It’s an oddball situation for me. I’m the owner of a battered Thinkpad — a machine that is fully functional (and serves as a three-way guinea pig for Arch, Ubuntu and Crux systems), with the exception of a damaged screen. That makes it only somewhat useful, since it’s enough to see what you’re doing, but not enough to see everything you want to be doing.
In a situation like this, I have to weigh the value of the machine as a unit, against the value of the machine as parts, and both of those against the price for repairs. It’s unfortunate, but part of the price is also the cost for shipping, etc., which don’t really figure in the actual value of the part, but have to be taken into consideration.
I’ve done this countless times before, with everything from a pile of leftover Dell laptop parts to a pair of identical Poweredge servers with Xeon Pentium 4 processors. Depending on the machine and the value and usefulness of it, I decide if it gets the repair, or gets disassembled. (The servers were consolidated into one and used as a high-end dual-processor hyperthreading desktop machine. :shock: :twisted: )
But now my physical location makes things a little more complicated. I’m not aware of any parts sources locally that might carry a 14.1-inch screen to fit an 8-year-old laptop — unless I buy an entire machine (which will probably be functional already and therefore an inappropriate donor). Internet resources are a possibility, but a little more hassle than they’re worth (since decoding the kanji on a page could take a day in and of itself :roll: ).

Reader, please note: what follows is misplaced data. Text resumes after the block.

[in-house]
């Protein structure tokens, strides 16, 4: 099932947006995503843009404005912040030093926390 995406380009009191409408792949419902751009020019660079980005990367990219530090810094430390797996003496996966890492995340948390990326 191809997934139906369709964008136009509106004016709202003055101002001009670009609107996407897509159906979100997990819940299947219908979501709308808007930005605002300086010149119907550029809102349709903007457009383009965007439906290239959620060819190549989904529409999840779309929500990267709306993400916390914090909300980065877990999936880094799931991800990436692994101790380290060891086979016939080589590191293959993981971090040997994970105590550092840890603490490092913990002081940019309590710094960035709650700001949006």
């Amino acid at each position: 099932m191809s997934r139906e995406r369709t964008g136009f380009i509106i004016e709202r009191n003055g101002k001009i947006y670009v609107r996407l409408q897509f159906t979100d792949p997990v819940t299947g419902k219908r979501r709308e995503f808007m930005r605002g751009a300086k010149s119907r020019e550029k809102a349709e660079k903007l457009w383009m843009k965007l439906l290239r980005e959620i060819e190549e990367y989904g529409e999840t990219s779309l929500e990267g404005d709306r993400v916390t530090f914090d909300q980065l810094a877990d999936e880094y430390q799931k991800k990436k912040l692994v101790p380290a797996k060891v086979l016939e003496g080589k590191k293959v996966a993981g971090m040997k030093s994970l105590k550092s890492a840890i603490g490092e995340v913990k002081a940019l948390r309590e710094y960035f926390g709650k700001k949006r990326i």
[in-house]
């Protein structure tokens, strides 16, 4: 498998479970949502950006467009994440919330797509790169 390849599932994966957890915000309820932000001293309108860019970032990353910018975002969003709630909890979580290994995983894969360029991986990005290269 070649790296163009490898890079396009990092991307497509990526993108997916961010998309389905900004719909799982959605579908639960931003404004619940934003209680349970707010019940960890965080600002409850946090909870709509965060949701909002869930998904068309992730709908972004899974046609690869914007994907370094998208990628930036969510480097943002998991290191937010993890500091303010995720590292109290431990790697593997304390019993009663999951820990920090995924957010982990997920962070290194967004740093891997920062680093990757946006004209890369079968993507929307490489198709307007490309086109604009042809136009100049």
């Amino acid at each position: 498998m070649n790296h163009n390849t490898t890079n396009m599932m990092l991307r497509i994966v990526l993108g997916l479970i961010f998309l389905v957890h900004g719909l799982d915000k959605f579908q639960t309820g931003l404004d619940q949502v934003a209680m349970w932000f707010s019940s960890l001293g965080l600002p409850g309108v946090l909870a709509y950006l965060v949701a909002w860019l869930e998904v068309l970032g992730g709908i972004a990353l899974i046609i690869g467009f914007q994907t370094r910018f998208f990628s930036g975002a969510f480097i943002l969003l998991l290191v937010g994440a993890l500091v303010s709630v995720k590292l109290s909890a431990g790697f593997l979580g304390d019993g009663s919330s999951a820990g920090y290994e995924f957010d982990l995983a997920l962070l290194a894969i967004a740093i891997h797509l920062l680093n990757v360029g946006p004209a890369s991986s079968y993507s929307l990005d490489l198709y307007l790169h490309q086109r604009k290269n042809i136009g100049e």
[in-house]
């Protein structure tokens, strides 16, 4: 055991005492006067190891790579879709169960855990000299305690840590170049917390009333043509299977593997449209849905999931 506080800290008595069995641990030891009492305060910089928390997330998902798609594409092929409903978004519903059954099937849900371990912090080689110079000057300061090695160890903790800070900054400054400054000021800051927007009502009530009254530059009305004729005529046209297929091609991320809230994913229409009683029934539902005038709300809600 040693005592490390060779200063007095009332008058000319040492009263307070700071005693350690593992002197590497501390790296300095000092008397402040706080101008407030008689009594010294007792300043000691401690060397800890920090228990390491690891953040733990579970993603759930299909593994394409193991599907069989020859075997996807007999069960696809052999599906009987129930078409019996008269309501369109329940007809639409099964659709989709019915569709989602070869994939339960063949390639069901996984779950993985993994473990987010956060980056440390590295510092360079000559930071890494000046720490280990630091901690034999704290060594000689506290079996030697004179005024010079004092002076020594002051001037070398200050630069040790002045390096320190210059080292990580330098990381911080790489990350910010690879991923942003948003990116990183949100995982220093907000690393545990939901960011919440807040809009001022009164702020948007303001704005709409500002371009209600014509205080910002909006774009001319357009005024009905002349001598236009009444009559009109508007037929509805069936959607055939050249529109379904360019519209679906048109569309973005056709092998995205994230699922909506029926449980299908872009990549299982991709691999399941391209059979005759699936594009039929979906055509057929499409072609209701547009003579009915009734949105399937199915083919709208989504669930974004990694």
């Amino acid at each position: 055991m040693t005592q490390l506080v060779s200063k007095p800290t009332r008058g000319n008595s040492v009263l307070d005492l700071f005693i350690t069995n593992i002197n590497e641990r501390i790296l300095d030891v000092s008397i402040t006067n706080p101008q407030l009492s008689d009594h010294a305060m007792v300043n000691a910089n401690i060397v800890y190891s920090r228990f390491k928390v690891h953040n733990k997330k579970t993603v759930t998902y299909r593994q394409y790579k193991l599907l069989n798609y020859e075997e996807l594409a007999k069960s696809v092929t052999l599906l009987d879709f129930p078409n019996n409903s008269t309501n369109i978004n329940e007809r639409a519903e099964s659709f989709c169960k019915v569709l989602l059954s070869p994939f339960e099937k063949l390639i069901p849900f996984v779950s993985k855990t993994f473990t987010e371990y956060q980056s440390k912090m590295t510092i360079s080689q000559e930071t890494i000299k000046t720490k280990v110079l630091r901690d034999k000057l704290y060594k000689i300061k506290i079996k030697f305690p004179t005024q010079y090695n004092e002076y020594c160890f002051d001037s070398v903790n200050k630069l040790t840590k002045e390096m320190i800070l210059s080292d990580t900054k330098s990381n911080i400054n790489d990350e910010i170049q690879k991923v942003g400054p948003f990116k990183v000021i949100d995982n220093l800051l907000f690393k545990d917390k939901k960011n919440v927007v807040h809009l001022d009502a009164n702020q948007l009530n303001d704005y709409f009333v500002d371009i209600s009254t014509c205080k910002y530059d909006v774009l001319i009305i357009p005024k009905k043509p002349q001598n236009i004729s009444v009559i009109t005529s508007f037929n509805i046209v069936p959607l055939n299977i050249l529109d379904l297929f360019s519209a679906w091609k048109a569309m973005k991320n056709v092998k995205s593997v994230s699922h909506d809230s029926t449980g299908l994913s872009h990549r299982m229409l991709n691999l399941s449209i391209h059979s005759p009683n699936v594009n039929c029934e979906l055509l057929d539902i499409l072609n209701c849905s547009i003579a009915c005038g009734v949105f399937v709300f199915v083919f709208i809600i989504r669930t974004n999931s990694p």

So after careful consideration, and much introspection, and a few pro-and-con lists, I decided to call in a favor and ordered a screen from a source in America. It’ll be shipped to a friend and reshipped to me, making the entire escapade rather expensive — the screen itself is only about US$30 (a really good price), but shipping and reshipping bump it up to about US$80.
I thought about it and decided the machine is worth US$80, really. For as frequently as I call it a “battered” laptop, it’s in great shape. No scuffing, minor wear, a working battery, latches work, great keyboard … and so that screen is honestly the only defect. If it wasn’t for that, it’d be perfect.
I decided US$80 is a small price to pay to make it 100 percent useful. Of course, there’s a little work involved once it arrives, and I know enough about computers to never say “it’s working” until it’s actually working, but I have a good feeling about this one. It’s a keeper, I suspect. :)